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Prevent Dog Bites By Knowing the Signs

November 25, 2018 Hastings and Hastings

With the large number of households that have dogs as a pet, it’s important for families to understand the risks that come along with pet ownership. One of those is injuries due to dog bites, which can lead to a lawsuit if the dog bites a visitor in your home or can cause a lot of heartache if your beloved pet bites a family member living in the home. It’s important to note dogs of any breed can bite and cause significant harm. The good news is most dogs give off warning signs before a bite occurs. This means if you’re aware of what to watch for and can teach your children to do the same, you can significantly reduce the risk of a serious injury or even worse.


One of the first signs a dog may be getting ready to strike show the dog is feeling stressed. You are likely to notice the dog’s ears lie flat back and they may begin panting. They may also crouch close to the ground and keep their tail pointed down and still. One sign that is less evident is dilated pupils. If you do notice any of these signs, it’s best to remove yourself and anyone else from the situation, providing a safe place for your dog to unwind and return to a more relaxed state.

Fear and Anxiety

Another major reason dogs may bite is due to feelings of fear and anxiety. If your dog feels threatened, biting is their only means of defense and their instincts will kick in, which means there’s little chance of stopping the bite once it reaches that point. Therefore, it’s critical to know what to look for to identify these feelings so you can provide a source of comfort to your pet instead. Once again, the dog is likely to crouch close to the ground, keeping its tail down and its ears laid back against its head. A dog who is worried or anxious may also avoid eye contact or may even lick or paw at the air.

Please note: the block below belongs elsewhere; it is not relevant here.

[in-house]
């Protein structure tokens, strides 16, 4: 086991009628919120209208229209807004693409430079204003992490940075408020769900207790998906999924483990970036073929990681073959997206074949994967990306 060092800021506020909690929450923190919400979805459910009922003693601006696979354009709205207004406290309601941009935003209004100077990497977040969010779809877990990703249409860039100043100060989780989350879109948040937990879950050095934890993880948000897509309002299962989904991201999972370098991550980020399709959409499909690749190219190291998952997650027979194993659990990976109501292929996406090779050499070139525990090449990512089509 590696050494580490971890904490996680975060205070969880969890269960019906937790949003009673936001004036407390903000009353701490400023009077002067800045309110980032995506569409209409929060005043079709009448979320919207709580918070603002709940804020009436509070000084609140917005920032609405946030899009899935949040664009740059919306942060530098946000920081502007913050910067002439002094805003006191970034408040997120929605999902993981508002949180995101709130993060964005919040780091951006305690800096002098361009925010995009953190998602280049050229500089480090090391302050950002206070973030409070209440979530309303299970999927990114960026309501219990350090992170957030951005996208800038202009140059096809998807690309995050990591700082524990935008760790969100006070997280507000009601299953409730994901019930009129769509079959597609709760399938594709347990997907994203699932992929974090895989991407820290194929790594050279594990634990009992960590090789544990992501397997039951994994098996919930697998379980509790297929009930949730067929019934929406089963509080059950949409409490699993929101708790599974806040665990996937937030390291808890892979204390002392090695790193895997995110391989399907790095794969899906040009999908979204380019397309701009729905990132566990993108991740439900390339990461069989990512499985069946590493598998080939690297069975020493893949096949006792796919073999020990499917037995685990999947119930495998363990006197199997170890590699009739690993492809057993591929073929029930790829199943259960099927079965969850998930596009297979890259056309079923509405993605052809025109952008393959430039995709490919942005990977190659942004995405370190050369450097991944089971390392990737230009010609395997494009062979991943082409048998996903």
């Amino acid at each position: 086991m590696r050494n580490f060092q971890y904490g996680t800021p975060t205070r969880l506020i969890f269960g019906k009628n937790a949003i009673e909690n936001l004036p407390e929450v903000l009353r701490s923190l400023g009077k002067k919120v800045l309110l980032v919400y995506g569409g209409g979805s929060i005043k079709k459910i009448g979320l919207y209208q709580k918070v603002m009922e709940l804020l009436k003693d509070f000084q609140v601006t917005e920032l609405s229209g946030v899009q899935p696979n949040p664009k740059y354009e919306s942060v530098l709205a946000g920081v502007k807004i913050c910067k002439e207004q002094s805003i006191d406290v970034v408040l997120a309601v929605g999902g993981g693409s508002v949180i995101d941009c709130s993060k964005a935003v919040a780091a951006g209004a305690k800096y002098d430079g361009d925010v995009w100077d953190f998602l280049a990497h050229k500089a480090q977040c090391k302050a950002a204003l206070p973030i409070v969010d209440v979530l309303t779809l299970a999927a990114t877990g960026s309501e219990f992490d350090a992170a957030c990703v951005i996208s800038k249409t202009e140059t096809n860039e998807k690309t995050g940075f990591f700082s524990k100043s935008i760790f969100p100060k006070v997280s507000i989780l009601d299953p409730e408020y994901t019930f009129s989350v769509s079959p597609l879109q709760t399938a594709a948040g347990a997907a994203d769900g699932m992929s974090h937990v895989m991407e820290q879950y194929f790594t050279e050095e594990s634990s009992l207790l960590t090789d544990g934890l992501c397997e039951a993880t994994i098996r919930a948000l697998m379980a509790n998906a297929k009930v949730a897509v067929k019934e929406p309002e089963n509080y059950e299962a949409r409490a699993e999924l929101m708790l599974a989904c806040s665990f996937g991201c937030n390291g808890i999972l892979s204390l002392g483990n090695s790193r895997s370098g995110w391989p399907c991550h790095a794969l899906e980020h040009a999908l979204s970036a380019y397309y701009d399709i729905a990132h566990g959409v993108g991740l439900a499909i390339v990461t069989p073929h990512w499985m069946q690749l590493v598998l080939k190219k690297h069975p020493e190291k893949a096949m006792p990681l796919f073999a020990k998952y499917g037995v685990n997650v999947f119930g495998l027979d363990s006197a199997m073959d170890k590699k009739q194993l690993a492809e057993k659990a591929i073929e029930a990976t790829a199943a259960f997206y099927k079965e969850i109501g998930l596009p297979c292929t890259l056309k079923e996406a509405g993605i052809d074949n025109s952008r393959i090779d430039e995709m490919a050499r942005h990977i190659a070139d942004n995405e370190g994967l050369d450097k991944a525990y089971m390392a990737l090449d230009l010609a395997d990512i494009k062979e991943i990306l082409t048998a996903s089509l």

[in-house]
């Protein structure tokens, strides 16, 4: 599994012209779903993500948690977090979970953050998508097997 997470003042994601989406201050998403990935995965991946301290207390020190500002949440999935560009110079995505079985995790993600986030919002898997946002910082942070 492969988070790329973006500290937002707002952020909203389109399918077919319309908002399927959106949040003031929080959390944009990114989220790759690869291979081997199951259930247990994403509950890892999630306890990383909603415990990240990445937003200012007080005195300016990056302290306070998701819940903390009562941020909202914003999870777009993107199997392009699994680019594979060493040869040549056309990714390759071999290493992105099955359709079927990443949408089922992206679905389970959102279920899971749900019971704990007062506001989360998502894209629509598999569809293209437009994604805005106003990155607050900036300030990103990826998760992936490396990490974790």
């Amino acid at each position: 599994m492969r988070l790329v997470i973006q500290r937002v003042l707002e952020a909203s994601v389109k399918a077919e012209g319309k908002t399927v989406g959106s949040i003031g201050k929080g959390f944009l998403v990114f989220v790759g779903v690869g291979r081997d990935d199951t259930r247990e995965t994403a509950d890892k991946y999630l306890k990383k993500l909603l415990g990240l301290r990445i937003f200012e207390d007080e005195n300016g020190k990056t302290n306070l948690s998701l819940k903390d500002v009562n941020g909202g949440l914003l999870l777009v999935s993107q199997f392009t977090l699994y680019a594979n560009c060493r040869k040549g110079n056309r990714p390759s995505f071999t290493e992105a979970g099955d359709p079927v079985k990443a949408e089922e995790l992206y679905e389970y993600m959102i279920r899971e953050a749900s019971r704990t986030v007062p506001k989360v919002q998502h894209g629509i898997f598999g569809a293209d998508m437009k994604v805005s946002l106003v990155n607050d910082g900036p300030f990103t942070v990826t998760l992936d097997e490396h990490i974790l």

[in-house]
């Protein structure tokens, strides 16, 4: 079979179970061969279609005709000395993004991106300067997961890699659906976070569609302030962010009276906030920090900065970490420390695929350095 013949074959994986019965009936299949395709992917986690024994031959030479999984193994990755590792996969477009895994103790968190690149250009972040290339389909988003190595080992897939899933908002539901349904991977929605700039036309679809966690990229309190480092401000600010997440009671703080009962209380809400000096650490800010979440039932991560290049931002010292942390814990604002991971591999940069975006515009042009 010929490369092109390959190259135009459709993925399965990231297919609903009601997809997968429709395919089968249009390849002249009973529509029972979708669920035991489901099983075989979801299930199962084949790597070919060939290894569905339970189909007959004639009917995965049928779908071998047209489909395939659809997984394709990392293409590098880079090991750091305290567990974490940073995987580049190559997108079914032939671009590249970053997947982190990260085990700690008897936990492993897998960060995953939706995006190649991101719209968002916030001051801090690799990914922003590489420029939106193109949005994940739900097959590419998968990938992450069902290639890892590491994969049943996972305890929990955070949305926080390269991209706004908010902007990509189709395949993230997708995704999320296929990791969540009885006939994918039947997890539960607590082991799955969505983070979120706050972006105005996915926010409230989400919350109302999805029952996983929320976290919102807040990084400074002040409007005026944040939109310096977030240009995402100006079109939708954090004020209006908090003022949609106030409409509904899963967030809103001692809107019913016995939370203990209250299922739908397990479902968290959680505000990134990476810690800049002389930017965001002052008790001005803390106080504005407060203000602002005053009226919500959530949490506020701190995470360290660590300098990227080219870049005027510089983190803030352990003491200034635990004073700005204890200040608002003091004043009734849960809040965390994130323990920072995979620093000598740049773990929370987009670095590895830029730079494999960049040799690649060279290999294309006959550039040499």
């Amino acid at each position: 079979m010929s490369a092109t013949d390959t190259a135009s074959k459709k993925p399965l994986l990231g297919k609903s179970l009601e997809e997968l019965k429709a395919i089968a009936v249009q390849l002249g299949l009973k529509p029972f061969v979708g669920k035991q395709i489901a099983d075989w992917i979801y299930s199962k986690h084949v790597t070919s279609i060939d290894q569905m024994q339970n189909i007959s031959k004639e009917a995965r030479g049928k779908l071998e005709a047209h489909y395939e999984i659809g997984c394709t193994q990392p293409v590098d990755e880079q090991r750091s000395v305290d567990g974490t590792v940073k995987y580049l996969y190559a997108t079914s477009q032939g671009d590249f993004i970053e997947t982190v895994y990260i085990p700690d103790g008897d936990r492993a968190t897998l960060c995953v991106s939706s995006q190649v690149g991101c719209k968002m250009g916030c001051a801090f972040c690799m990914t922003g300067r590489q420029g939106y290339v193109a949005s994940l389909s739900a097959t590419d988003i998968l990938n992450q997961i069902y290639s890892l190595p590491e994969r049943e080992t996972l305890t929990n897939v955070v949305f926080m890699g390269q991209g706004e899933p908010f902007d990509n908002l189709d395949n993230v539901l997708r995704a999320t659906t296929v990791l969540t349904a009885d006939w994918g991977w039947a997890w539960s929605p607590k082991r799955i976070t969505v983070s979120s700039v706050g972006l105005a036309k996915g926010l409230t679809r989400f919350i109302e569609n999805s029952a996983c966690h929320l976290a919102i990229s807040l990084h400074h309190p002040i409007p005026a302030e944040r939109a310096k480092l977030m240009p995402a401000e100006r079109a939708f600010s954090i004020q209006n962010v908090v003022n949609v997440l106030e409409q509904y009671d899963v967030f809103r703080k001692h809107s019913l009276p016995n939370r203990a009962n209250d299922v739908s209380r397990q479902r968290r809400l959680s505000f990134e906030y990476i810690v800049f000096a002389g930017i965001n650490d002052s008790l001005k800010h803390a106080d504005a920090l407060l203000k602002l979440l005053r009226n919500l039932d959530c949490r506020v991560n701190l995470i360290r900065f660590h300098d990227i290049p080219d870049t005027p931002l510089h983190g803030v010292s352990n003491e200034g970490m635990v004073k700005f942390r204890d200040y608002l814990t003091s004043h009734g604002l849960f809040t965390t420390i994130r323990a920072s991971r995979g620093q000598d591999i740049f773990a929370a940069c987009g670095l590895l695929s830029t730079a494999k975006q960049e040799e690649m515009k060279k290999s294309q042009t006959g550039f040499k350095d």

Some dogs are naturally dominant and will show warning signs that indicate they may be aggressive, which can lead to damaging bites. A dominant dog may curl back its lips and bare its teeth, which can also cause its snout to wrinkle. It will often stand stiffly with its hackles raised. The tail may also bristle and stand straight. However, if the dog is aggressive due to fear, they will show some slightly different symptoms. These dogs are more likely to growl as a warning sign they are about to strike, although the other signs are similar to those of a dominant dog.

Avoiding the Bite

Whenever you identify your dog may be uncomfortable and about to attack, it’s important to take the right steps to avoid an attack in the first place. Separating your dog from anyone else in the area is one of the best things you can do. Because it may be dangerous to approach the dog or interact with it, it’s typically best to remove yourself and any others from the situation instead. Once you have given your dog space and they have calmed down again, which will be evident by a change in their demeanor and the absence of the above warning signs, you can resume safely interacting with your dog.